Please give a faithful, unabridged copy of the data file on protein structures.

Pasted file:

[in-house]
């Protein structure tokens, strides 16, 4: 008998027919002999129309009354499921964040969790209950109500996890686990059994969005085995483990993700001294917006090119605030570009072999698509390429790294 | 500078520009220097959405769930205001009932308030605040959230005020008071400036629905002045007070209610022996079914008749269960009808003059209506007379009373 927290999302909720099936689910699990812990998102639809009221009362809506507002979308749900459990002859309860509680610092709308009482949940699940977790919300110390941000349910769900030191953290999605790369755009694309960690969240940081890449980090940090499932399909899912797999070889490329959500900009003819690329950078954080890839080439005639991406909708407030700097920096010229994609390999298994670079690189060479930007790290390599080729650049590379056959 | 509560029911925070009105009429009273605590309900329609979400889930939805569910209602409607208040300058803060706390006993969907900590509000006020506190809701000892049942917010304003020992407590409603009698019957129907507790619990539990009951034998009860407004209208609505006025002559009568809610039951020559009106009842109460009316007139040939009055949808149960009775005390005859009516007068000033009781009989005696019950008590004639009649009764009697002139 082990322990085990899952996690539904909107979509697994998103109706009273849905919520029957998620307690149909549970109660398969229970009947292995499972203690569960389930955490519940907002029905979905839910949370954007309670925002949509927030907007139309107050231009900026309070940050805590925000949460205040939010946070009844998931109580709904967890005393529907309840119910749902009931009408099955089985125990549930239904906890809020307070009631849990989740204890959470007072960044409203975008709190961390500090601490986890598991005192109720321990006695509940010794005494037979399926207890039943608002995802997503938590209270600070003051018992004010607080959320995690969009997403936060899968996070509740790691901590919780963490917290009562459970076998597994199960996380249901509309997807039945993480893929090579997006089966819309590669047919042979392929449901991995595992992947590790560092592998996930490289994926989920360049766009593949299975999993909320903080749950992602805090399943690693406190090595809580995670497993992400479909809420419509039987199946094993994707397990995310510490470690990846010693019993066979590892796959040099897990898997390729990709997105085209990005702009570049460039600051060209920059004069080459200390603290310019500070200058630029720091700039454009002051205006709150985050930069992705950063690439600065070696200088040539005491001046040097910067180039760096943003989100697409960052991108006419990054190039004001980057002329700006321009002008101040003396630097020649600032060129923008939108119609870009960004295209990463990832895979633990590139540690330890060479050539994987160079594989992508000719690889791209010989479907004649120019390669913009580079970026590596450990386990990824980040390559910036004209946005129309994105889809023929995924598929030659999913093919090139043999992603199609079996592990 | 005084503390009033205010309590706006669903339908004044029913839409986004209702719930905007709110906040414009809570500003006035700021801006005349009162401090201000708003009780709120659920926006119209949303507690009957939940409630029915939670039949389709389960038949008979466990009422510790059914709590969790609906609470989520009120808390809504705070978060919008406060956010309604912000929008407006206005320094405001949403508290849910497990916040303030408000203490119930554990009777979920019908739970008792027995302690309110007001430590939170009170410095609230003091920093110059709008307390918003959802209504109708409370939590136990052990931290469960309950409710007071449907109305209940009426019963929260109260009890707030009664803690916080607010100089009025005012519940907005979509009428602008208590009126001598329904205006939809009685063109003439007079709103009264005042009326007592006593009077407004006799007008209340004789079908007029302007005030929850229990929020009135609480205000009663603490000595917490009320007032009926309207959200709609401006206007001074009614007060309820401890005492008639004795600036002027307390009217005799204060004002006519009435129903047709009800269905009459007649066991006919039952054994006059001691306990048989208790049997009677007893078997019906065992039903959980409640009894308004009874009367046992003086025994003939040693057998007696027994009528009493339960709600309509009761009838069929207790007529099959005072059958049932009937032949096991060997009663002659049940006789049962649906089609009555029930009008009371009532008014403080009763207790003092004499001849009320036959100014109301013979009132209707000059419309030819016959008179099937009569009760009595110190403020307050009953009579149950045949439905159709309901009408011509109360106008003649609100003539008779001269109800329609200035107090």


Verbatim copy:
[in-house]
């Protein structure tokens, strides 16, 4: 008998027919002999129309009354499921964040969790209950109500996890686990059994969005085995483990993700001294917006090119605030570009072999698509390429790294 | 500078520009220097959405769930205001009932308030605040959230005020008071400036629905002045007070209610022996079914008749269960009808003059209506007379009373 927290999302909720099936689910699990812990998102639809009221009362809506507002979308749900459990002859309860509680610092709308009482949940699940977790919300110390941000349910769900030191953290999605790369755009694309960690969240940081890449980090940090499932399909899912797999070889490329959500900009003819690329950078954080890839080439005639991406909708407030700097920096010229994609390999298994670079690189060479930007790290390599080729650049590379056959 | 509560029911925070009105009429009273605590309900329609979400889930939805569910209602409607208040300058803060706390006993969907900590509000006020506190809701000892049942917010304003020992407590409603009698019957129907507790619990539990009951034998009860407004209208609505006025002559009568809610039951020559009106009842109460009316007139040939009055949808149960009775005390005859009516007068000033009781009989005696019950008590004639009649009764009697002139 082990322990085990899952996690539904909107979509697994998103109706009273849905919520029957998620307690149909549970109660398969229970009947292995499972203690569960389930955490519940907002029905979905839910949370954007309670925002949509927030907007139309107050231009900026309070940050805590925000949460205040939010946070009844998931109580709904967890005393529907309840119910749902009931009408099955089985125990549930239904906890809020307070009631849990989740204890959470007072960044409203975008709190961390500090601490986890598991005192109720321990006695509940010794005494037979399926207890039943608002995802997503938590209270600070003051018992004010607080959320995690969009997403936060899968996070509740790691901590919780963490917290009562459970076998597994199960996380249901509309997807039945993480893929090579997006089966819309590669047919042979392929449901991995595992992947590790560092592998996930490289994926989920360049766009593949299975999993909320903080749950992602805090399943690693406190090595809580995670497993992400479909809420419509039987199946094993994707397990995310510490470690990846010693019993066979590892796959040099897990898997390729990709997105085209990005702009570049460039600051060209920059004069080459200390603290310019500070200058630029720091700039454009002051205006709150985050930069992705950063690439600065070696200088040539005491001046040097910067180039760096943003989100697409960052991108006419990054190039004001980057002329700006321009002008101040003396630097020649600032060129923008939108119609870009960004295209990463990832895979633990590139540690330890060479050539994987160079594989992508000719690889791209010989479907004649120019390669913009580079970026590596450990386990990824980040390559910036004209946005129309994105889809023929995924598929030659999913093919090139043999992603199609079996592990 | 005084503390009033205010309590706006669903339908004044029913839409986004209702719930905007709110906040414009809570500003006035700021801006005349009162401090201000708003009780709120659920926006119209949303507690009957939940409630029915939670039949389709389960038949008979466990009422510790059914709590969790609906609470989520009120808390809504705070978060919008406060956010309604912000929008407006206005320094405001949403508290849910497990916040303030408000203490119930554990009777979920019908739970008792027995302690309110007001430590939170009170410095609230003091920093110059709008307390918003959802209504109708409370939590136990052990931290469960309950409710007071449907109305209940009426019963929260109260009890707030009664803690916080607010100089009025005012519940907005979509009428602008208590009126001598329904205006939809009685063109003439007079709103009264005042009326007592006593009077407004006799007008209340004789079908007029302007005030929850229990929020009135609480205000009663603490000595917490009320007032009926309207959200709609401006206007001074009614007060309820401890005492008639004795600036002027307390009217005799204060004002006519009435129903047709009800269905009459007649066991006919039952054994006059001691306990048989208790049997009677007893078997019906065992039903959980409640009894308004009874009367046992003086025994003939040693057998007696027994009528009493339960709600309509009761009838069929207790007529099959005072059958049932009937032949096991060997009663002659049940006789049962649906089609009555029930009008009371009532008014403080009763207790003092004499001849009320036959100014109301013979009132209707000059419309030819016959008179099937009569009760009595110190403020307050009953009579149950045949439905159709309901009408011509109360106008003649609100003539008779001269109800329609200035107090």